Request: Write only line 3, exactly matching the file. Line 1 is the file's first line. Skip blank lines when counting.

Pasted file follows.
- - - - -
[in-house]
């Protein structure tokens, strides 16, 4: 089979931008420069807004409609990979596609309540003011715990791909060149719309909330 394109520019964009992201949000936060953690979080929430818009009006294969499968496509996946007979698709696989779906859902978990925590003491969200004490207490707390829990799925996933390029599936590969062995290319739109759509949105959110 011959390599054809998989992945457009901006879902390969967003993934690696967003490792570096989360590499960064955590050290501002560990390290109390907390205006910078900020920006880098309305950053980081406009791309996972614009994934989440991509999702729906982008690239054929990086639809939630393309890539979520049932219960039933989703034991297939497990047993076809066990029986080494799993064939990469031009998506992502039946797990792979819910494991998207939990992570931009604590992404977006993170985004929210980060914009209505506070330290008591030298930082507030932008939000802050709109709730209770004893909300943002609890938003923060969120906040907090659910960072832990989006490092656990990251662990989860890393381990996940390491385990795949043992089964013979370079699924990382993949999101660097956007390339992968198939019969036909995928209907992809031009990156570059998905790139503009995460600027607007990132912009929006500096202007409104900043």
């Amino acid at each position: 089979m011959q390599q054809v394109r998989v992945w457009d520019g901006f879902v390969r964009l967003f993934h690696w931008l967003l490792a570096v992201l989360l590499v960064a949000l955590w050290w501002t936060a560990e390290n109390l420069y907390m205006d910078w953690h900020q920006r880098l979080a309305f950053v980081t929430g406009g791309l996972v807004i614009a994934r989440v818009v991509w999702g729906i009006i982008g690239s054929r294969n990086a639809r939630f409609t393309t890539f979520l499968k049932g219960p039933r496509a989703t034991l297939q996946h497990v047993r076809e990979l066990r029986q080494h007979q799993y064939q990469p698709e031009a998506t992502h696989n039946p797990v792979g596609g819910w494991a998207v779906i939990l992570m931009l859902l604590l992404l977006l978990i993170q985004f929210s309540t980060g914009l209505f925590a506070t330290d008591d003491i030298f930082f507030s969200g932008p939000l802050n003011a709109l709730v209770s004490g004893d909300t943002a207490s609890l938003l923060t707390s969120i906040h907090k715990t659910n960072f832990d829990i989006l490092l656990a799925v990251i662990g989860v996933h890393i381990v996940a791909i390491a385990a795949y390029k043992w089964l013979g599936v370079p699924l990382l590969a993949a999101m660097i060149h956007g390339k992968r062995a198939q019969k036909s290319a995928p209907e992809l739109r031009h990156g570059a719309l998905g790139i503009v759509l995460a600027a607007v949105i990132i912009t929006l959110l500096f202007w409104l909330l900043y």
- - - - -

């Amino acid at each position: 089979m011959q390599q054809v394109r998989v992945w457009d520019g901006f879902v390969r964009l967003f993934h690696w931008l967003l490792a570096v992201l989360l590499v960064a949000l955590w050290w501002t936060a560990e390290n109390l420069y907390m205006d910078w953690h900020q920006r880098l979080a309305f950053v980081t929430g406009g791309l996972v807004i614009a994934r989440v818009v991509w999702g729906i009006i982008g690239s054929r294969n990086a639809r939630f409609t393309t890539f979520l499968k049932g219960p039933r496509a989703t034991l297939q996946h497990v047993r076809e990979l066990r029986q080494h007979q799993y064939q990469p698709e031009a998506t992502h696989n039946p797990v792979g596609g819910w494991a998207v779906i939990l992570m931009l859902l604590l992404l977006l978990i993170q985004f929210s309540t980060g914009l209505f925590a506070t330290d008591d003491i030298f930082f507030s969200g932008p939000l802050n003011a709109l709730v209770s004490g004893d909300t943002a207490s609890l938003l923060t707390s969120i906040h907090k715990t659910n960072f832990d829990i989006l490092l656990a799925v990251i662990g989860v996933h890393i381990v996940a791909i390491a385990a795949y390029k043992w089964l013979g599936v370079p699924l990382l590969a993949a999101m660097i060149h956007g390339k992968r062995a198939q019969k036909s290319a995928p209907e992809l739109r031009h990156g570059a719309l998905g790139i503009v759509l995460a600027a607007v949105i990132i912009t929006l959110l500096f202007w409104l909330l900043y």